Russia said on Tuesday it has resubmitted a claim to the United Nations for some 1.2 million square kilometers of the Arctic shelf, a drive to secure more of the mineral-rich region where other countries have rival territorial interests.
The Russian economy is overwhelmingly reliant on natural resources and the Arctic's estimated huge oil and gas reserves are expected to become more accessible as climate change melts and ice and technology advances.
This prospect has attracted other nations, including Norway, the United States, Canada and Denmark while international energy companies are planning large drilling campaigns.
"The Russian bid covers underwater area of some 1.2 million square kilometers extending for more than 350 nautical miles from the coast," the Russian Foreign Ministry said in a statement.
"A vast array of scientific data collected during many years of Arctic research serves to justify Russia's rights to this area."
The Arctic rush carries considerable climate risks, campaigners say. Greenpeace, which is calling for a protected sanctuary in the uninhabited area around the North Pole, said on Tuesday Russia's move was "ominous."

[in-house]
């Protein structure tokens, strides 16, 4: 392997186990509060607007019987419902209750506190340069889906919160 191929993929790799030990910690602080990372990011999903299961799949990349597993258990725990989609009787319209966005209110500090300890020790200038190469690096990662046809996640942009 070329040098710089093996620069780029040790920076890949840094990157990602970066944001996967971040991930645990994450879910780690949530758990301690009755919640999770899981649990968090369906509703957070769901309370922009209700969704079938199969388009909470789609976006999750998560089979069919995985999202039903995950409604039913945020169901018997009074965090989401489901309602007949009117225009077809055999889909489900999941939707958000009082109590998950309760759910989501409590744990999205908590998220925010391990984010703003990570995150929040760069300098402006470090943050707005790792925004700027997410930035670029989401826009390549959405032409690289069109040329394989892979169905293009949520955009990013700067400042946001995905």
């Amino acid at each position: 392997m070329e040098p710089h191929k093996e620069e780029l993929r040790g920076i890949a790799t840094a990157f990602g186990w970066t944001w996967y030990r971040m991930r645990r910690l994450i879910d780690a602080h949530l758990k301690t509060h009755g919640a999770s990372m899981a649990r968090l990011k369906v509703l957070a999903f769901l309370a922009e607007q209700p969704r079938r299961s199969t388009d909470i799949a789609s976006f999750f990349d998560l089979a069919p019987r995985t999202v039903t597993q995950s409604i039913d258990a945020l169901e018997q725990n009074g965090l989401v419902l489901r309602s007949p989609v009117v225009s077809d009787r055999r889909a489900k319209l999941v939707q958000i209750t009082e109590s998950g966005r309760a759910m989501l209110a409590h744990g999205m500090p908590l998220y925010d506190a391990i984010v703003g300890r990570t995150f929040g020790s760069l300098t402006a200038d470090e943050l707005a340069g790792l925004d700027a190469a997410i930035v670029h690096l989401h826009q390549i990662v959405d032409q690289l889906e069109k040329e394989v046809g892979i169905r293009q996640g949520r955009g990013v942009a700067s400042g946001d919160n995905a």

"The melting of the Arctic ice is uncovering a new and vulnerable sea, but countries like Russia and Norway want to turn it into the next Saudi Arabia," it said in a statement.
The United Nations' rejected Russia's original claim for the same territory more than a decade ago, asking for more research to back it.
Russian President Vladimir Putin has since made securing Russian claims to the Arctic a top priority and expanded Moscow's military presence there.
Russia says an underwater mountain range known as the Lomonosov Ridge, which stretches across the Arctic Sea, is part of its own Eurasian landmass. Hence, Moscow says, its Arctic shelf extends up to the North Pole.